A hoisting machine including a device supported from a structure, the device holding the material to be lifted, the structure being movable to locate the device in respective loaded and unloading positions, and apparatus for measuring the quantity of material delivered by the device, the apparatus comprising means to determine the position of the device with respect to a selected location in the structure at a plurality of intervals during the movement of the device, means to provide a processable position signal indicative of the determined position of the device, means to determine the load at a selected location within the structure where the load is related to the weight of the device and device contents at the intervals during the movement of the device, means to produce a processable load signal indicative of the determined load at the location, and processing means to receive the position and load signals for a plurality of interval determinations and calculate therefrom a number of weight determinations of the device and device contents from the interval determinations made during the movement, to select a sample of less than all of the weight determinations based upon the dynamic influences on the machine when the signals are processed, and to average the sample of selected weight determinations to provide a final weight determination of the device and device contents.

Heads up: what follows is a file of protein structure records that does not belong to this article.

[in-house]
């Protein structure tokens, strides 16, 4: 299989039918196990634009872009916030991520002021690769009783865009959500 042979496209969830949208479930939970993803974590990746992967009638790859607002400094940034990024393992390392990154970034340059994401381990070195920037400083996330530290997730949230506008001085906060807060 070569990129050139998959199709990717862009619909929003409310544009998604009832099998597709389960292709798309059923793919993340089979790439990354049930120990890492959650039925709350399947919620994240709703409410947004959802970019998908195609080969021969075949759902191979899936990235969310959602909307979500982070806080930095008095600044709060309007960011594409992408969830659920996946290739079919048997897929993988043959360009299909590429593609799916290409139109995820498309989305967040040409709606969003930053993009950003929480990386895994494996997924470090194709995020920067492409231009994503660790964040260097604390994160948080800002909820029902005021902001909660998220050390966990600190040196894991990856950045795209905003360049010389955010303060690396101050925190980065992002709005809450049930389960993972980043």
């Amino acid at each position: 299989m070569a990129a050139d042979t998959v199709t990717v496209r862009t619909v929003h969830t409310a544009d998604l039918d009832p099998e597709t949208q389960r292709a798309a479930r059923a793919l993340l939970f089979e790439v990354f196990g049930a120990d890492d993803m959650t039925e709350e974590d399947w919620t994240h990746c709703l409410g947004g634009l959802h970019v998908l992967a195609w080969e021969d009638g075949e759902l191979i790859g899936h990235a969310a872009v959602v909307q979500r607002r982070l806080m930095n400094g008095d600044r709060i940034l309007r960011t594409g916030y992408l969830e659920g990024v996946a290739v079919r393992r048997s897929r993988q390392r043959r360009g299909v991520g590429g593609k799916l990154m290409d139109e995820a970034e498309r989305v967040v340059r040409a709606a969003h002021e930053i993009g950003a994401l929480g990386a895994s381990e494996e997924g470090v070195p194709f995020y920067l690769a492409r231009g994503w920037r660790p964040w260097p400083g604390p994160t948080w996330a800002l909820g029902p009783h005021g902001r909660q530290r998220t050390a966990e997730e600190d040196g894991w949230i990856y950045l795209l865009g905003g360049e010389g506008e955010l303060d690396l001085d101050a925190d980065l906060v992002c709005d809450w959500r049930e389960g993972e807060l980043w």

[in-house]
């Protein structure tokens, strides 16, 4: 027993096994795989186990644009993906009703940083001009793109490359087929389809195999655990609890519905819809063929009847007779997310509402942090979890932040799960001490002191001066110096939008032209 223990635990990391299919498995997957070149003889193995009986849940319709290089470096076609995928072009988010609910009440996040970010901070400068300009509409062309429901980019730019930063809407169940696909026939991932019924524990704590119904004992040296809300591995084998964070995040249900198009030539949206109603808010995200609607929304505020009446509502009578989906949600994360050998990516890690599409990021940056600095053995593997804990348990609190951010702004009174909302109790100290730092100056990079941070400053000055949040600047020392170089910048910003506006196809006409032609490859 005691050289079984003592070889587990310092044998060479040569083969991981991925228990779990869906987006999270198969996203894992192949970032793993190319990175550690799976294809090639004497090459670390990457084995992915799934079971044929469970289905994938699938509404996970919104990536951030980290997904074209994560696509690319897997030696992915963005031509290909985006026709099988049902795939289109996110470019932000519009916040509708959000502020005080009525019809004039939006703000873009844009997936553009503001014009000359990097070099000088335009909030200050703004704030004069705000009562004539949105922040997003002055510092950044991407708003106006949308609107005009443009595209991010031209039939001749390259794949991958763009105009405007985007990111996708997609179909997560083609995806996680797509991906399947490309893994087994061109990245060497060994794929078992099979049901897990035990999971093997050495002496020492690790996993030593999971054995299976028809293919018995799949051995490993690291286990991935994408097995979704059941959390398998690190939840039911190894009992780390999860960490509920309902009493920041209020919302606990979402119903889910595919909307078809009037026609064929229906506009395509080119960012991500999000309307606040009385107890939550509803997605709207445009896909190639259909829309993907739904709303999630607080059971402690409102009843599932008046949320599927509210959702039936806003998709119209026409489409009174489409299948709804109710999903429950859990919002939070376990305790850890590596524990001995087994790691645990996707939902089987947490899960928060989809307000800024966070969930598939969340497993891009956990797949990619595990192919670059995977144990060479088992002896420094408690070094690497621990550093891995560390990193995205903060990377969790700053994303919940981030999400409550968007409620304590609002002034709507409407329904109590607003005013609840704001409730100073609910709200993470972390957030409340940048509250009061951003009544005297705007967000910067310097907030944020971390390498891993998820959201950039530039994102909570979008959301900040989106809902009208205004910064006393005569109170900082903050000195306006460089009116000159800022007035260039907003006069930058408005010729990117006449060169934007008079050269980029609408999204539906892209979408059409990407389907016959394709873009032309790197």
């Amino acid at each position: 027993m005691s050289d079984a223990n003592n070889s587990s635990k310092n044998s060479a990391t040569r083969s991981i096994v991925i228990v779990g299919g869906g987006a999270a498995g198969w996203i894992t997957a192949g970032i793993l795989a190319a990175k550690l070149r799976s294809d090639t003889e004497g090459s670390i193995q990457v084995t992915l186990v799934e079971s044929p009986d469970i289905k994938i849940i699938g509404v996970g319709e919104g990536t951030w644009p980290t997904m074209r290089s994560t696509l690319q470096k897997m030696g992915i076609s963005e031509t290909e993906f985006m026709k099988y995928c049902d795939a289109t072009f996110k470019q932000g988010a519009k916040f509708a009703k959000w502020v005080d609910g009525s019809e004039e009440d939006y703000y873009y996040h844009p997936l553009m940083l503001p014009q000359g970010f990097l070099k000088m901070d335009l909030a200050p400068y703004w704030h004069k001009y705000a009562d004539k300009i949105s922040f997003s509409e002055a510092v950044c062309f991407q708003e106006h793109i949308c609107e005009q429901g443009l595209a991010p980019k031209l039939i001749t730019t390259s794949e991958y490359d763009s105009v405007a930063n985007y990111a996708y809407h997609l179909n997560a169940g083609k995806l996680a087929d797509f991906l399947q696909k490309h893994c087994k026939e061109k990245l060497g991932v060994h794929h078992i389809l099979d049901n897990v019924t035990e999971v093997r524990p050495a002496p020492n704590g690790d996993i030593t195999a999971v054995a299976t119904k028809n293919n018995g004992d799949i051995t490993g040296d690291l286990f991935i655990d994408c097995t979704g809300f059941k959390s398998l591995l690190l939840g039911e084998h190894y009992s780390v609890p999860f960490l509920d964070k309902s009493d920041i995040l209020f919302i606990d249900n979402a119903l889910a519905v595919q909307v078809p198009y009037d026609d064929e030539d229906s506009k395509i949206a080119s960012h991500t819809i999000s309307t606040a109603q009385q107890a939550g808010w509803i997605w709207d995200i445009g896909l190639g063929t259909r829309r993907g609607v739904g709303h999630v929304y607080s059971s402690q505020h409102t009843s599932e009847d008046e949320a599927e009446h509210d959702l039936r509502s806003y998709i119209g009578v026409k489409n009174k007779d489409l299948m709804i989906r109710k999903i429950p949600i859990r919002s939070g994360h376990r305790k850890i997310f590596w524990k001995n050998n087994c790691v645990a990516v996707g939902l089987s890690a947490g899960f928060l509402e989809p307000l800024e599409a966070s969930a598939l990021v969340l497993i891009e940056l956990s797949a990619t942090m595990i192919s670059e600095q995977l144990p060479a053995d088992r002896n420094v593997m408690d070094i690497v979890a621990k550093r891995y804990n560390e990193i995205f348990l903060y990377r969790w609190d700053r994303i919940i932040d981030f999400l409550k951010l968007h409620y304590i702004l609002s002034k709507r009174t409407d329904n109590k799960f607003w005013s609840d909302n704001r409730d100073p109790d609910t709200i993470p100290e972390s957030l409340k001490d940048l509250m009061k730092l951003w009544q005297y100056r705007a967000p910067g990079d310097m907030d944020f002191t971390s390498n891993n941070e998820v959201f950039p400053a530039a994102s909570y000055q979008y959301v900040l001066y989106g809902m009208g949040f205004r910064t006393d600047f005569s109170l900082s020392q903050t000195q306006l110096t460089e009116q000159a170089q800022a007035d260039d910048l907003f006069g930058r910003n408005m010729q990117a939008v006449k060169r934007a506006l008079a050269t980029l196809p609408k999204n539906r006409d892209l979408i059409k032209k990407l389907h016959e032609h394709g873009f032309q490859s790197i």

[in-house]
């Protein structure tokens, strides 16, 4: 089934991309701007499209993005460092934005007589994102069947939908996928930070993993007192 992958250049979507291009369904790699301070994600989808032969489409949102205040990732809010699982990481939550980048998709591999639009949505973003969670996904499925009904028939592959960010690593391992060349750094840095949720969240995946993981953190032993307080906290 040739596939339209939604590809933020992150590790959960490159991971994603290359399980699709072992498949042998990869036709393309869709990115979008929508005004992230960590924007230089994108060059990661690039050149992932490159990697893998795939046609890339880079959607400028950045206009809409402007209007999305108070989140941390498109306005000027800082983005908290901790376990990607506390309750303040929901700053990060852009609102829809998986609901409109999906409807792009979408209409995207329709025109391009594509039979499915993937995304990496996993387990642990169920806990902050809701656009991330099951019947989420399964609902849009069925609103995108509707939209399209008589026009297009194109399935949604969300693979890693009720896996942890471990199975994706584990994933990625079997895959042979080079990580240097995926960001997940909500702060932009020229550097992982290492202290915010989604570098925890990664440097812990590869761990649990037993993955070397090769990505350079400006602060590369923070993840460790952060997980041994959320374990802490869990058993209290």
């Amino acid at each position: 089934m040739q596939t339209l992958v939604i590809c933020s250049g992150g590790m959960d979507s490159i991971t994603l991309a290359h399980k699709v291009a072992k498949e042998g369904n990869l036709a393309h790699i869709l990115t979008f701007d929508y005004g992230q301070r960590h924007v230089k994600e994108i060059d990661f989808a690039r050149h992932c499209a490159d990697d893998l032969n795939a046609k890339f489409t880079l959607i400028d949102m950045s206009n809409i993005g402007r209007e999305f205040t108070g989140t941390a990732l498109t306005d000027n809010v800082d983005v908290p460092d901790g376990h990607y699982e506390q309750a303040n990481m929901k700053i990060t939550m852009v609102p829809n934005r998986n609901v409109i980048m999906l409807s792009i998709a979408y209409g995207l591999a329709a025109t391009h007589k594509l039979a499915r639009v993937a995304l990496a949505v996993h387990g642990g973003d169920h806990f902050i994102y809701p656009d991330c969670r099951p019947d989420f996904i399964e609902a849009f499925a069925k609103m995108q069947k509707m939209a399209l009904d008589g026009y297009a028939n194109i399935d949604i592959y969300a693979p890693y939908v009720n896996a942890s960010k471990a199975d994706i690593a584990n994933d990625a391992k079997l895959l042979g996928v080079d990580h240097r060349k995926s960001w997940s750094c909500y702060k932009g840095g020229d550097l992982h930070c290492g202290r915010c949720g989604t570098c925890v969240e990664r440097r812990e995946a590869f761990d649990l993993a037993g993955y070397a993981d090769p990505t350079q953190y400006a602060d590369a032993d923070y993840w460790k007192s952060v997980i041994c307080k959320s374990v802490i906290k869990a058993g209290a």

Description

BACKGROUND OF THE INVENTION

The field of the invention is heavy equipment used for collecting and moving a load from one place to another, and for measuring the weight of the load while it is being moved.

More particularly, the field of the invention is heavy equipment for surface mining loading operations such as power shovels, drag lines, and the like, and more particularly, systems used on such equipment to measure the net weight of material in each load.